Second Highest Price Ever Achieved For A Picasso At Auction

Thursday, November 9, 2023
Second Highest Price Ever Achieved For A Picasso At Auction

Appearing at auction for the very first time, Pablo Picasso’s magnificent Femme à la montre, the prized jewel of the Emily Fisher Landau Collection, sold for $139.4m at Sotheby’s New York just now, becoming the second most valuable work by the artist ever sold at auction and taking its place among the top ten works ever sold at auction.

Depicting the artist’s love and ‘golden muse’ Marie-Thérèse Walter, the painting was executed in 1932, widely considered the artist’s ‘year of wonders’ – a year so important an entire museum exhibition has been dedicated to it. Tonight, this exceptional work took its place as the most valuable ever sold at auction from that standout year, eclipsing by a wide margin the previous high for a work from this year ($106.5 million achieved for Nude, Green Leaves and Bust, in 2010). 

Femme à la montre was painted by Picasso in August 1932, soon after the close of his first, large-scale retrospective at the Galeries Georges Petit in Paris. Finally free from the stresses of the exhibition and the strain of secrecy around his clandestine affair with Marie-Thérèse – the artist was able to give full painterly voice to his love for her. Picasso’s first encounter with his young muse, and their subsequent love affair, is legendary. They first met outside the Galeries Lafayette in Paris one day in 1927,a brief exchange marking the start of a passionate relationship that was kept a well-guarded secret for years, both on account of the fact that Picasso was then still married to Russian-Ukrainian dancer Olga Khokhlova. 

Among the many paintings Picasso created in his long and varied career, only three major works, including this, are known to feature a watch, yet watches were objects of immense significance to him, in various ways. Picasso had a deep passion for exceptional timepieces, and in fact owned three of the greatest watches in existence. To depict his young lover wearing one of his treasured watches was therefore to bestow on her the greatest of honors – a gesture not lost on Marie-Thérèse, who had ‘an almost superstitious reverence’ for the watch. At the same time, the presence of the watch nods to the centuries-old tradition of Vanitas painting, with its references to the transience of both love and life.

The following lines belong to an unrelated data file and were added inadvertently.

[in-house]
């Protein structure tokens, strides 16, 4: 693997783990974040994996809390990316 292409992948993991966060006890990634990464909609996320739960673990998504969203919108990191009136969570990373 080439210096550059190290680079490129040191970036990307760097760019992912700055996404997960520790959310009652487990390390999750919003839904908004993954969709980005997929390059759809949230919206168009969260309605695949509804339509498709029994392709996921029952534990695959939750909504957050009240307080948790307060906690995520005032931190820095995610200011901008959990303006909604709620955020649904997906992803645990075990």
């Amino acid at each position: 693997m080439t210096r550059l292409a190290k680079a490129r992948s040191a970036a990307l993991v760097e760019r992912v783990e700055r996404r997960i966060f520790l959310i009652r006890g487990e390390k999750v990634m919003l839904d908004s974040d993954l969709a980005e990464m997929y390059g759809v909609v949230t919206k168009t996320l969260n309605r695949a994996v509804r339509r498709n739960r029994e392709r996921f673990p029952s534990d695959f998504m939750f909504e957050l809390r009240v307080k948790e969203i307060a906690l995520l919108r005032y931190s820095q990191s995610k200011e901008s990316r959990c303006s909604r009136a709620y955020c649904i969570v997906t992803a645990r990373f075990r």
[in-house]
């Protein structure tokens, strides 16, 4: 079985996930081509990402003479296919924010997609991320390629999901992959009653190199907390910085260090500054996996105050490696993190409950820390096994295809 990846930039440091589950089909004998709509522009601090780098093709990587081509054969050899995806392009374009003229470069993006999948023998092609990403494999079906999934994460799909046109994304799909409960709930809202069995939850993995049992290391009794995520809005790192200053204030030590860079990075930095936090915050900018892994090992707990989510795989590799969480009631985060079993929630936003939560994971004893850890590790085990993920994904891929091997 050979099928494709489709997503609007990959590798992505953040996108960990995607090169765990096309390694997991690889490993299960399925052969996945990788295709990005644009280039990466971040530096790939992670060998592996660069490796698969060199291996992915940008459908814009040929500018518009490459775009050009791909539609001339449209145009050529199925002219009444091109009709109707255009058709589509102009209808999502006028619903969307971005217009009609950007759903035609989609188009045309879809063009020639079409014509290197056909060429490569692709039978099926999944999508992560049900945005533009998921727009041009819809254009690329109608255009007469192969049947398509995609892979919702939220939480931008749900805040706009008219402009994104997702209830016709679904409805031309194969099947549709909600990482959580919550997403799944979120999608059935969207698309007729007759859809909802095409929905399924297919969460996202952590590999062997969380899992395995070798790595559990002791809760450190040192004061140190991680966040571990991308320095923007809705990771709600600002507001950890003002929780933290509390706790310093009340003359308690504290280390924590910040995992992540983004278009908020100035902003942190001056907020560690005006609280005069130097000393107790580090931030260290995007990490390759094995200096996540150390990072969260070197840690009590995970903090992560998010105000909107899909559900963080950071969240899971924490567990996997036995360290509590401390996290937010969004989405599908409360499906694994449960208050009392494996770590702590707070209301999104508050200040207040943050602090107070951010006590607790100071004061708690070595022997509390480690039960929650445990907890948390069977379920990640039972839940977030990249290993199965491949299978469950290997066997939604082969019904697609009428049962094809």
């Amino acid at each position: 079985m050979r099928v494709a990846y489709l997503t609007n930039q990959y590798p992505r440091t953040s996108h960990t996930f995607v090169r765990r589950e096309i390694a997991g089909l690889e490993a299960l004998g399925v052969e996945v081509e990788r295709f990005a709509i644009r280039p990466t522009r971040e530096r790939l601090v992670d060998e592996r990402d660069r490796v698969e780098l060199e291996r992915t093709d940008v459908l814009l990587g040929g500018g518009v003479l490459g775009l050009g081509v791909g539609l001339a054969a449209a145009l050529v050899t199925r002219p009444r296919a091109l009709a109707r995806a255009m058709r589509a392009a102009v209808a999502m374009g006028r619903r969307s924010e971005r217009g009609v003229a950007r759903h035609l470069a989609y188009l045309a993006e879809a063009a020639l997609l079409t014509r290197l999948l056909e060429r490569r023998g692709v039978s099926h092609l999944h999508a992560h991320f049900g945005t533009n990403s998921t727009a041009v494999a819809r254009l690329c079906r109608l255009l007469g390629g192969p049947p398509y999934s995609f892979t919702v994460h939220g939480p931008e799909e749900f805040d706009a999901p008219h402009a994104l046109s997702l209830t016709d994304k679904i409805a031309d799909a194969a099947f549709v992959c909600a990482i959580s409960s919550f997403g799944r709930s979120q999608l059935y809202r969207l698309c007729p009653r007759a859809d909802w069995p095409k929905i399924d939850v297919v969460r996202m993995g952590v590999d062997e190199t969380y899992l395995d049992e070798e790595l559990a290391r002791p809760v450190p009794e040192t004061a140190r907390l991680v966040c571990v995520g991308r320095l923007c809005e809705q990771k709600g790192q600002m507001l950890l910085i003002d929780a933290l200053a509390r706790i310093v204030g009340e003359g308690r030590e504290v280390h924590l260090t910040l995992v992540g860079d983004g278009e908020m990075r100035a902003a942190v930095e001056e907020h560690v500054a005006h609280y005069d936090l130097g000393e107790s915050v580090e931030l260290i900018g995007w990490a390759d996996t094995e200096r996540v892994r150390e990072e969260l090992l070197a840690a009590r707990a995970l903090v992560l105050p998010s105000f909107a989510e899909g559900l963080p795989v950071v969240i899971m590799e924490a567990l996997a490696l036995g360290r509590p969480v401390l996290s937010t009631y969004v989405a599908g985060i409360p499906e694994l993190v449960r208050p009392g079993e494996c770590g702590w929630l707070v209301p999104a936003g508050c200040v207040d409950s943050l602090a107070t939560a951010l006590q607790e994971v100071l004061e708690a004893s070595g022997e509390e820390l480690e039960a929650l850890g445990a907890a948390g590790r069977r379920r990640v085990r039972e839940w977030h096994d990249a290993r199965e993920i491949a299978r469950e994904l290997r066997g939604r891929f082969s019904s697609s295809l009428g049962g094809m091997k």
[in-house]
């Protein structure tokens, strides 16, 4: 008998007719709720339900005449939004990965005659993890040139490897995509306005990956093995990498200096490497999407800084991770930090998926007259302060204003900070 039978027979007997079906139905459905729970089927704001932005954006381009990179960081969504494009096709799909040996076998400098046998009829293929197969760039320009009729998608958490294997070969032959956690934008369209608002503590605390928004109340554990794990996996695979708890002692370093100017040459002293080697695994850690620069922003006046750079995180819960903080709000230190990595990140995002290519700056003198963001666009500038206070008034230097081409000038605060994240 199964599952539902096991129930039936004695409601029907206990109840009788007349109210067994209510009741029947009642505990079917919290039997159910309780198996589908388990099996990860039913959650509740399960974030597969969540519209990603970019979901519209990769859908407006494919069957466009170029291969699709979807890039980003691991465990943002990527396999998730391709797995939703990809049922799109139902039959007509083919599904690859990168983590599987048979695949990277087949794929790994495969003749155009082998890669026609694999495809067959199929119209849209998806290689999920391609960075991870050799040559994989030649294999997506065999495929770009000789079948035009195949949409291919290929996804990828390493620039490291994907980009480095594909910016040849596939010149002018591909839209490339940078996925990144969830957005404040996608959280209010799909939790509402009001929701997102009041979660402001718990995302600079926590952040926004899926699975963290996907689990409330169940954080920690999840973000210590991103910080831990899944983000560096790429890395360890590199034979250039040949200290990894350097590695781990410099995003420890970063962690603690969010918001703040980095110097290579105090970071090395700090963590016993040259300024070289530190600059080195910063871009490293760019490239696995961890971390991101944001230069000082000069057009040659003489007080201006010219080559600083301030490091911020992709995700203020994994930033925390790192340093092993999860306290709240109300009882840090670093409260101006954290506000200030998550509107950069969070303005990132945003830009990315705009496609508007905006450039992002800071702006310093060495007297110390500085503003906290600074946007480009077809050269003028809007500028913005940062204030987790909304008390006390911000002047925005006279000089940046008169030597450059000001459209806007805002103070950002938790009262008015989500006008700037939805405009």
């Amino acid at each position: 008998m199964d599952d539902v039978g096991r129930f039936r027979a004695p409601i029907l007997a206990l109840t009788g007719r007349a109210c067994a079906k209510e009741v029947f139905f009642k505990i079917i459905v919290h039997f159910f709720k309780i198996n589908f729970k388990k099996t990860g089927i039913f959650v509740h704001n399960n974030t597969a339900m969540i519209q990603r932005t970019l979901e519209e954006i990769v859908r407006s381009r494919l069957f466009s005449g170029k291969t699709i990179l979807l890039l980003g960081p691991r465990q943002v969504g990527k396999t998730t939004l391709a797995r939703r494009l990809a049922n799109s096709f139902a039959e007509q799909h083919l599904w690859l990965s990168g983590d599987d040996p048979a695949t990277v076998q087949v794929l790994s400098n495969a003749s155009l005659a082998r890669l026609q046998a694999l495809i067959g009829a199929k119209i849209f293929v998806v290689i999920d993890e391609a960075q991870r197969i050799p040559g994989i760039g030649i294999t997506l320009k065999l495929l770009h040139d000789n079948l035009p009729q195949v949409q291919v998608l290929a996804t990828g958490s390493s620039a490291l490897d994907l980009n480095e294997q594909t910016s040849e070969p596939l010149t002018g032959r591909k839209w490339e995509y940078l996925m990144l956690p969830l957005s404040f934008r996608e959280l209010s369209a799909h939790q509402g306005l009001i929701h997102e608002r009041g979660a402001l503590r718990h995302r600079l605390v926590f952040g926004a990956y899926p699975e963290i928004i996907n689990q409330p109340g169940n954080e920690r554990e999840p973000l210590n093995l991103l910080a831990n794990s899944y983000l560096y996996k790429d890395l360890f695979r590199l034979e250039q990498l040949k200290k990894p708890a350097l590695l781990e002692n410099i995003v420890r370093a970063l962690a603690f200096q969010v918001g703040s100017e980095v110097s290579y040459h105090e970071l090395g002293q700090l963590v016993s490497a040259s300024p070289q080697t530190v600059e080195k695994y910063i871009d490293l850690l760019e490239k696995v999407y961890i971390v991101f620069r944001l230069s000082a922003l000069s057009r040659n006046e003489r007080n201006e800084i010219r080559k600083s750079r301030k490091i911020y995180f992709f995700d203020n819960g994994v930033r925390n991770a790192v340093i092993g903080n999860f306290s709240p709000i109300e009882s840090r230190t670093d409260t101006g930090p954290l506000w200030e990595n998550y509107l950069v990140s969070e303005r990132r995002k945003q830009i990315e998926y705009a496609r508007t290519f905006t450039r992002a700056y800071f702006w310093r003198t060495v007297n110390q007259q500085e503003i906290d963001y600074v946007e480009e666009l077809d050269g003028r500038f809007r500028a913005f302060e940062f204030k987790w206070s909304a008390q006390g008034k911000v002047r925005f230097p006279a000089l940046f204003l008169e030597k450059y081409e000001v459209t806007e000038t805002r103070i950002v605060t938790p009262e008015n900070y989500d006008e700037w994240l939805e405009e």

Mrs. Fisher Landau bought this painting in 1968, right at the start of her collecting journey. This major acquisition was a bold move for a new collector, but she understood full well that it was not the sort of work she should pass up: she bought it on the spot, and it remained the keystone of her collection for more than five decades, hanging above the mantle in her New York home.

Stephanie Cime

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Anna Melnykova, "Palace of Labor (palats praci), architector I. Pretro, 1916", shot with analog Canon camera, 35 mm Fuji film in March 2022.

Anna Melnykova, "Palace of Labor (palats praci), architector I. Pretro, 1916", shot with analog Canon camera, 35 mm Fuji film in March 2022.


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